As for me, I went on to report other wars, but I never fell in love with a place again. Like a first love that breaks your heart, and that’s it: scarred forever.

The city on the river captivated me, held me, haunted me. One day, in a fit of madness, I burned every single notebook I reported the siege on, page by page, in a fire in a friend’s garden. As the pages went up in smoke, I hoped, I thought, I was burning the worst of the memories.

But I did not. I never could.

Once upon a time, a long time ago, in a city on the river, during the month of May when there was nothing to eat but cherries that fell from the trees, I fell in love with a soldier.

He was very young – twenty-one – and still in some ways a kid. When he ran along the front lines near the river, he loped, like a wolf. He was fast, a sprinter, and before the war he was a student of journalism and politics. His eyesight was perfect, and so they gave him a gun and made him a sniper.

It was not the kind of love where you run away together and get married and have children and live happily after. It was an unconsummated love between two people who had fallen through the rabbit hole and gone mad with war, drunk with war. We lived together in an apartment on a front line so vicious that we heard the shells crashing and throbbing, sometimes it was so insane that I thought I heard him laughing and laughing. But later he told me he was crying.

Years later we meet in the new, spanking clean Hotel Europa. He is not a boy. He has a good job and wears a suit. After the war, he spent years abroad, trying to forget. He is a father, I am a mother.

When we hug each other, it is the touching of two strange survivors. But we have the same DNA. On 11 September 2001, he found me somehow, and rang me on my cellphone – I was in Paris getting a visa to go to Afghanistan – and said: I love you.

On my last day in Sarajevo, I tell him about Nusrat. I ask him to look out for him, a beggar in the parking lot who is only twenty-seven but will look a hundred. He promises he will try, though he warns me that perhaps Nusrat does not want to be found. But Jasna wanted to be found, and Alija wanted to be found, I say. Sometimes people want to remember.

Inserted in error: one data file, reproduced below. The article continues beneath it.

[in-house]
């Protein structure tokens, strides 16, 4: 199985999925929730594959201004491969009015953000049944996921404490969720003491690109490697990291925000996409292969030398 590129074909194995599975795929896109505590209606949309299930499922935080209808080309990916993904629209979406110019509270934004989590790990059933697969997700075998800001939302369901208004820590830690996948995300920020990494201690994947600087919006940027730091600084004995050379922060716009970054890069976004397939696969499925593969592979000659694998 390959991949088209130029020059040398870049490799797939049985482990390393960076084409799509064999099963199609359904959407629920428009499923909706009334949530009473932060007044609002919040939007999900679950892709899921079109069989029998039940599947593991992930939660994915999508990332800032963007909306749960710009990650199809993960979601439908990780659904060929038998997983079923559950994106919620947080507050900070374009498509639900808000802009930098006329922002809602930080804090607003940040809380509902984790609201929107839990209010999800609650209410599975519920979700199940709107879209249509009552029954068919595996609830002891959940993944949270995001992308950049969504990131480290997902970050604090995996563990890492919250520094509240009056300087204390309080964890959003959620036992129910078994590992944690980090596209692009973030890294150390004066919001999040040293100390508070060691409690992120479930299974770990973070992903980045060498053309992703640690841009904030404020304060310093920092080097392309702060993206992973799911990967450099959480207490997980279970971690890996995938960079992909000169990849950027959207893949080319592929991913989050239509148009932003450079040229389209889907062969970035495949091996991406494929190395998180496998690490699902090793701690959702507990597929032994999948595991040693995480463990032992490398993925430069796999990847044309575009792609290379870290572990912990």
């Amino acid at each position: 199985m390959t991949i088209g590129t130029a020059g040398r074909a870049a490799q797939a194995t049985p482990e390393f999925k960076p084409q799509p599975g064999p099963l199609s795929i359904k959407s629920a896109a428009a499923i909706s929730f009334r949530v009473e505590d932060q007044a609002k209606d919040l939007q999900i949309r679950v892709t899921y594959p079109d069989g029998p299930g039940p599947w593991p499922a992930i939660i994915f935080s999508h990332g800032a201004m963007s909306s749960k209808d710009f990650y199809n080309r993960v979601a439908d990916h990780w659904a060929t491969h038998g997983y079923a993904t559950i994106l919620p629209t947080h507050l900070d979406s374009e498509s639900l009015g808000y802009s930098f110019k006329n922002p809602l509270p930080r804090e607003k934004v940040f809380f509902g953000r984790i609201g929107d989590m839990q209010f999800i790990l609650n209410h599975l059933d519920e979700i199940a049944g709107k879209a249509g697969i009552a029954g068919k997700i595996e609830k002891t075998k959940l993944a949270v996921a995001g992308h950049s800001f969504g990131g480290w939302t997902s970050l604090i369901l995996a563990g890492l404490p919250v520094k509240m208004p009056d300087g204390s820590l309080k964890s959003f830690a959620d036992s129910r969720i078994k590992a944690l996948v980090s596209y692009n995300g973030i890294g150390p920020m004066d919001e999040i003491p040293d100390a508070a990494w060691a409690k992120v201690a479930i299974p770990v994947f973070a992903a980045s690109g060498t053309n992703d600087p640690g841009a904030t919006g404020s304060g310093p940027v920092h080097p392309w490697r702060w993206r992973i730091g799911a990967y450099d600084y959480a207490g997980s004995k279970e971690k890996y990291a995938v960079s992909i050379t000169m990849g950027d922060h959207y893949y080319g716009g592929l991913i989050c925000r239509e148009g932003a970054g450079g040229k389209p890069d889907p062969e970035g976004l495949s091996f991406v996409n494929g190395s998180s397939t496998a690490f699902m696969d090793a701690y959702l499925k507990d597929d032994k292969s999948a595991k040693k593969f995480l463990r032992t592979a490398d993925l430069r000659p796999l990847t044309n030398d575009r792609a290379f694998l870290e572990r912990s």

He orders another beer and lights a cigarette.

‘No. They want to forget.’ Every war drowns out another, he tells me. Rwanda drowned out Bosnia. Somalia drowned out Rwanda. Sierra Leone drowned out Somalia, Iraq drowned out Israel, Afghanistan drowned out Iraq . . . and so on and so on until no one remembers anything.

Later, I ask him what happened to this city. Why did the people rip each other to pieces? Everyone calls it an ethnic war, or a religious war, but it was neither. It was about politics, greed, land-grabbing, and how it can eat you up, turn you crazy, make you turn on your neighbour. It was about politicians and power.

You should let it go, he says, finally.

He looks distant. He looks remote. He says nothing. He gets up to take his long, black coat. I want to cry, but I don’t.

He cups my face in his hands. He kisses me goodbye. He goes through the door of the Hotel Europa, into the new world, perhaps even more frightening than the comfortable world of the war, and I know he is forgetting and remembering.

On Jupiter Place
Dyke Bridge